2. On its design. It succeeded and took the place of the Passover, and was designed to enliven and strengthen every grace of the Christian. It is particularly a commemorative ordinance-" This do in remembrance of me."

The

object of remembrance is the Lord Jesus Christ. We should call to mind his great love-" God so loved the world that he gave his only begotten Son, that whosoever believeth on him should not perish." It reminds us of Christ's willing ness to undertake our redemption "Lo I come." It reminds us of his humiliation, of his sore suffering, of his wonderful tenderness and compassion, of his last conflicts VOL. VI-Ch, Adv.

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in the garden and on the cross, of his resurrection and exaltation, and of his offices and endearing relations to us. We should remember the blessed fruits of his great redemption-How many have been drawn to this Saviour "lifted up!" Let us remember too the price inestimable of our salvation-the precious blood of the Son of God; and the demerit of our crimes, which were the procuring cause of his sufferings.

3. Let us meditate on the preparation for a profitable attendance on this ordinance.

Meditations subsequently to par ticipating. Much of the benefit of ordinances is lost by too much negligence in our subsequent conduct. Many no doubt have some special engagedness before such solemn seasons; but they straightway forget where they have been, and how employed. It is usual when we return from a feast or entertainment, to ask ourselves how we fared? What kind of entertainment we had? What company? What new things and strange we have seen? What we have learned from the master of the feast? And assuredly such questions may with great propriety be addressed to those who have been at the great gospel feast; the most rich, and costly, and wonderful, that ever was made. Yesterday the most of us participated in this Divine banquet. The most rich and costly dainties, living bread, and living water, were in our offer-We were entertained by the most august personage in heaven or earth-We were called to witness strange things. It becomes us, then, my friends, to ponder carefully on what have been the exercises of our minds.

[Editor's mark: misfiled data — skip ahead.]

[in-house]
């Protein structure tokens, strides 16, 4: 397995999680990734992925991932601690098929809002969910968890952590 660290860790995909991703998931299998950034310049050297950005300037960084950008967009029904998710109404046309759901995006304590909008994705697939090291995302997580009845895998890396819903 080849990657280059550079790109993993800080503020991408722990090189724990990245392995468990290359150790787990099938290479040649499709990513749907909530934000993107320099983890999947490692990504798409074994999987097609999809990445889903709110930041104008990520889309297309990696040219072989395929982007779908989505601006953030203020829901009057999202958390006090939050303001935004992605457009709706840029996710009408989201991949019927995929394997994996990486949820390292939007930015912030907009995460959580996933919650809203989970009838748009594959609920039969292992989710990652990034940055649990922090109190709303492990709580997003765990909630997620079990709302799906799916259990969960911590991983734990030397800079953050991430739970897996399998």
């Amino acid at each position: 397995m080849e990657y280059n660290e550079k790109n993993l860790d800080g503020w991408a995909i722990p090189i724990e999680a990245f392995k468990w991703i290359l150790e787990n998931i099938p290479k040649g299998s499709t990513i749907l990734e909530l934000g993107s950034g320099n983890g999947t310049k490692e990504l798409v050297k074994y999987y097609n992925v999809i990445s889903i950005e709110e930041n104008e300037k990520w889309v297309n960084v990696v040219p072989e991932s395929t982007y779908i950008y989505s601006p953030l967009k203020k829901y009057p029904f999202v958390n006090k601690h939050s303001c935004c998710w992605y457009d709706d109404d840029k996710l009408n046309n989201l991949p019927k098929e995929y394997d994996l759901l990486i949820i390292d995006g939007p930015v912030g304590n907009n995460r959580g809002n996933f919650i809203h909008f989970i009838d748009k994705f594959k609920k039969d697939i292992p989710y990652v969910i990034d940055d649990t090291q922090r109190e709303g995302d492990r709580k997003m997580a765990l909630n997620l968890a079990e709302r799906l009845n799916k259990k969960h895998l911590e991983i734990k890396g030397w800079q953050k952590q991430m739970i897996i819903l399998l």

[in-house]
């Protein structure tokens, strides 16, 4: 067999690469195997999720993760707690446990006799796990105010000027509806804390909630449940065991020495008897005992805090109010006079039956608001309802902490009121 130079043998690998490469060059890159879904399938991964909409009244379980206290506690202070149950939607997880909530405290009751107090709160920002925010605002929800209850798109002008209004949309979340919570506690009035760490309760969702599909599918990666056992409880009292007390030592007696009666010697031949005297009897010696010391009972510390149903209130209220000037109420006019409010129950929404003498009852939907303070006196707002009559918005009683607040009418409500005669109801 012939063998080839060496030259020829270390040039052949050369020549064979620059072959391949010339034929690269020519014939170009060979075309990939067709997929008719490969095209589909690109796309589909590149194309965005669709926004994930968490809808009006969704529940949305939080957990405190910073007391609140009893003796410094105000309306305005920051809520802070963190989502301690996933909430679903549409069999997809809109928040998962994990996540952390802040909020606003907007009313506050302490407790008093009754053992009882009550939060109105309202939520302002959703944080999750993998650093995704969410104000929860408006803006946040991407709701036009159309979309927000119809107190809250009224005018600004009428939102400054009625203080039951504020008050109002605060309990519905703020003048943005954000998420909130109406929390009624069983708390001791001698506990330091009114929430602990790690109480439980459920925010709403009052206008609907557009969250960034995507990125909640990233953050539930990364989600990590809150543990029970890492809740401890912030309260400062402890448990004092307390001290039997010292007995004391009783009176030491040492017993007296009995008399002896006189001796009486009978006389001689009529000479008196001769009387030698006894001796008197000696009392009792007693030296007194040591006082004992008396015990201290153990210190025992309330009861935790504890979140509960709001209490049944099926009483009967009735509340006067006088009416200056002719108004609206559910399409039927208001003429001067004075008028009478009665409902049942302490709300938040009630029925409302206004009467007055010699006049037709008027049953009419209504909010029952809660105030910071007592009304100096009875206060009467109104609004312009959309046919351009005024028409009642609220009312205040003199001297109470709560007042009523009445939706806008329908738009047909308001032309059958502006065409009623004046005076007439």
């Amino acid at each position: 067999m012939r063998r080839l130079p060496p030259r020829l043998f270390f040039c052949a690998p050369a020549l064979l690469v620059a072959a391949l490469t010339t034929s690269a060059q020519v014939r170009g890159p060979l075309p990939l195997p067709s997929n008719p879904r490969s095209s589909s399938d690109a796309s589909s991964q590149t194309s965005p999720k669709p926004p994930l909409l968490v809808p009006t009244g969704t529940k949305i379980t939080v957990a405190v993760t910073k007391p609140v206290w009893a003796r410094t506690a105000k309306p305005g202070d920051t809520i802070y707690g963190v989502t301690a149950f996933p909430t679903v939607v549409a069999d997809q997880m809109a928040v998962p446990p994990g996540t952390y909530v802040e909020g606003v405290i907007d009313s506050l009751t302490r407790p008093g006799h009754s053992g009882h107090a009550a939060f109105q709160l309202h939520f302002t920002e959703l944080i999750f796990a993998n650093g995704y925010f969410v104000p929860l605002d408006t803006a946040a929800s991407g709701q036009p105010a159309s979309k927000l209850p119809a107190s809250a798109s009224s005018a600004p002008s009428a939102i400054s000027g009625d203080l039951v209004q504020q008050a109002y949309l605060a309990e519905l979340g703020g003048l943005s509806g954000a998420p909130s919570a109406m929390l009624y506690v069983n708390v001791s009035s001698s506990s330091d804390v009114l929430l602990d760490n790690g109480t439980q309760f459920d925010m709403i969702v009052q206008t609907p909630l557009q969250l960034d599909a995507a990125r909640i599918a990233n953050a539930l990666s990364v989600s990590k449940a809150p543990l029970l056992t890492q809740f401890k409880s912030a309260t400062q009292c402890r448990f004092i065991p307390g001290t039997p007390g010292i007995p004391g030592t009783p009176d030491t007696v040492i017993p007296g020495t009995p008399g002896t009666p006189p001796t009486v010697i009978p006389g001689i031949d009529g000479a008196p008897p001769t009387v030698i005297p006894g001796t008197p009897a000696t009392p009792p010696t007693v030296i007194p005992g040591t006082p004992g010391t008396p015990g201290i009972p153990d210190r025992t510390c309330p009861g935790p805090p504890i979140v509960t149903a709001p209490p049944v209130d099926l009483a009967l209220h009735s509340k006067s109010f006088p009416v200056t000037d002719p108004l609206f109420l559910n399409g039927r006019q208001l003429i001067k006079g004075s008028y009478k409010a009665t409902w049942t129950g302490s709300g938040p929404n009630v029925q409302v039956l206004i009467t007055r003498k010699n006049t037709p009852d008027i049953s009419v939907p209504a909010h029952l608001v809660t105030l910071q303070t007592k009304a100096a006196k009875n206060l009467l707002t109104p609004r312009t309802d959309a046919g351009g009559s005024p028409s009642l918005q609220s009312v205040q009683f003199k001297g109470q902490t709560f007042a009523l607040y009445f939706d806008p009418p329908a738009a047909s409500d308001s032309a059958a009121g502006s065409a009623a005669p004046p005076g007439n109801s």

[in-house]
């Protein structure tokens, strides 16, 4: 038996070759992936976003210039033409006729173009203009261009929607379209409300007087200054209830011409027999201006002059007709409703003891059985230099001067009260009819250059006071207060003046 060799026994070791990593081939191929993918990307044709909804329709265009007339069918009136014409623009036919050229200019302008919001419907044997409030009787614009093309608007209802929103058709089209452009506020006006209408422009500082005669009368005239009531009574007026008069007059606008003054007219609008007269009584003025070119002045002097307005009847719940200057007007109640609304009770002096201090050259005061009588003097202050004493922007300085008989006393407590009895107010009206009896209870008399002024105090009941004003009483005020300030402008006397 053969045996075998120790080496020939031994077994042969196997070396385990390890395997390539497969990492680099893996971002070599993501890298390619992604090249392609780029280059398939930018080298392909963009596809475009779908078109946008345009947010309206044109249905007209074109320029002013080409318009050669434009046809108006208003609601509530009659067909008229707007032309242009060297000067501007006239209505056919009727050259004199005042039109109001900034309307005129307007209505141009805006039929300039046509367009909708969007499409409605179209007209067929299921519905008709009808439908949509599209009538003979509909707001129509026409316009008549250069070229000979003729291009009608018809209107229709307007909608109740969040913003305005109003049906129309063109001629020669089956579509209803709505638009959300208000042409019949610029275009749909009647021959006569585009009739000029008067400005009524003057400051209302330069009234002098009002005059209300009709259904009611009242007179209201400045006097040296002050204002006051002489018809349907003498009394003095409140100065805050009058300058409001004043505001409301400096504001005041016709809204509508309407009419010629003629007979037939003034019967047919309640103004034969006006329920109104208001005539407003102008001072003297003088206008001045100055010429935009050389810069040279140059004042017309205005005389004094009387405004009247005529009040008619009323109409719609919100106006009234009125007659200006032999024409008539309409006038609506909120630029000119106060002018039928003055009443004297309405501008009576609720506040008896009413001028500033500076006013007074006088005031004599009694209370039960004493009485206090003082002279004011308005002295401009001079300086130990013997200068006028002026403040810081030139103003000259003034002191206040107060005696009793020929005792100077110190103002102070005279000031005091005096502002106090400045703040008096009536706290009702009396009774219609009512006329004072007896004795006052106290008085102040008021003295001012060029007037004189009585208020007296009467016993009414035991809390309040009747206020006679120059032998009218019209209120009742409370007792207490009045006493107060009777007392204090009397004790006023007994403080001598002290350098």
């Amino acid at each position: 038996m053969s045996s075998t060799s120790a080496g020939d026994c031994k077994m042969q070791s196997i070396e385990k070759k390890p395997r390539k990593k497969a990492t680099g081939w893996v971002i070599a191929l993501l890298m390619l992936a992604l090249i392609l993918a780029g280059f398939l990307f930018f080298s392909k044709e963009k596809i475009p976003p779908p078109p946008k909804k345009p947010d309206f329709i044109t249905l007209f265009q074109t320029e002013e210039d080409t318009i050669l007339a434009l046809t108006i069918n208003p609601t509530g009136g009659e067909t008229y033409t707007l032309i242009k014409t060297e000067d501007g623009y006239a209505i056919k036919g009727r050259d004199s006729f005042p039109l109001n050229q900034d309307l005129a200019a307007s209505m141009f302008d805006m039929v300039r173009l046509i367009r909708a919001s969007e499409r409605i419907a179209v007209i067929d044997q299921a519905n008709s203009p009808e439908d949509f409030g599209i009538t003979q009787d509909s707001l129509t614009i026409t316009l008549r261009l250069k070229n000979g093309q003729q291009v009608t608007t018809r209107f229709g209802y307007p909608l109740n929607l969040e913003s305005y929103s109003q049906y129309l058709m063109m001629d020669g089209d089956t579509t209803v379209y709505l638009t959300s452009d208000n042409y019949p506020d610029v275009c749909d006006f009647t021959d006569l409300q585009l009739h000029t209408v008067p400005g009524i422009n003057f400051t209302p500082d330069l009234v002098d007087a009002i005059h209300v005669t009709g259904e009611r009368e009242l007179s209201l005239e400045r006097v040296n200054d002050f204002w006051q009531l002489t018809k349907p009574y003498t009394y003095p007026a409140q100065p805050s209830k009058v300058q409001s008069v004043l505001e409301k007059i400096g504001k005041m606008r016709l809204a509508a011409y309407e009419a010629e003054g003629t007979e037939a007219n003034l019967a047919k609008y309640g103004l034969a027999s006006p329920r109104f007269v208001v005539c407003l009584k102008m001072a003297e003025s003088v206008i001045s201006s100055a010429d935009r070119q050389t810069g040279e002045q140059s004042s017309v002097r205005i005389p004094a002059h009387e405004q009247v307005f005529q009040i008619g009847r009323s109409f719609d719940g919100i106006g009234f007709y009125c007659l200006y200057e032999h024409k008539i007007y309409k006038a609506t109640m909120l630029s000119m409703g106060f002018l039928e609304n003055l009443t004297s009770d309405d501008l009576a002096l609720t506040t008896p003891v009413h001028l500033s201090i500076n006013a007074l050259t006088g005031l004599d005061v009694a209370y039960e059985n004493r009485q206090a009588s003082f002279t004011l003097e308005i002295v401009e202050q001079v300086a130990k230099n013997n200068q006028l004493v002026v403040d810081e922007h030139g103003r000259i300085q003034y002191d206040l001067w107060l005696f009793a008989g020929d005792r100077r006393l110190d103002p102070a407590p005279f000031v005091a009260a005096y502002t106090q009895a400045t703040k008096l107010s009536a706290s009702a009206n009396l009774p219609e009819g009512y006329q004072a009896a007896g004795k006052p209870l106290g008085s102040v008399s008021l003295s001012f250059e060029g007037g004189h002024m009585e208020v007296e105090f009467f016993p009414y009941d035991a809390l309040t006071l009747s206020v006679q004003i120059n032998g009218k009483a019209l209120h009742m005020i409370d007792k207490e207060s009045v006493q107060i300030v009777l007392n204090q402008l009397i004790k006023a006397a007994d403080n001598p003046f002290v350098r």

The first question then shall be, How did it fare with you at the feast? Had you a good time? Was the place sweet and awful, with Christ within the doors? Did you

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Meditations on the Lord's Supper, by the Rev. J. Trimble. JAN.

meet with the beloved of your souls?" I have been long crying, says one, O that I knew where I might find him! I have been search ing the wonted chambers of his grace, but my Beloved had betaken himself away. Almost desponding, and not knowing where else to go, I ventured to his banquet, and lo! he was there! He granted me the desire of my heart. I found a feast of fat things. My soul made me as the chariot of Amminidib. I found him whom my soul loveth; I held him, and would not let him go. My heart was melted in love and gratitude-was broken in deep contrition, and I was enabled with humble hearty confession of sin, self-emptied, to give my heart to my Redeemer, and take him as my precious soul-satisfying portion. I was enabled with humble, holy calmness, and freedom of soul, to treat with him; to lay hold of his covenant; to tell him all my wants, and to trust in his mercy and grace. My soul was sweetly ravished with his love, and I was constrained to say, "How awful is this place!" Surely God is here! "Bless the Lord, O my soul, and forget not all his benefits." "The Lord is my shepherd, I will not fear." "Return unto thy rest, O my soul, for the Lord hath dealt bountifully with thee."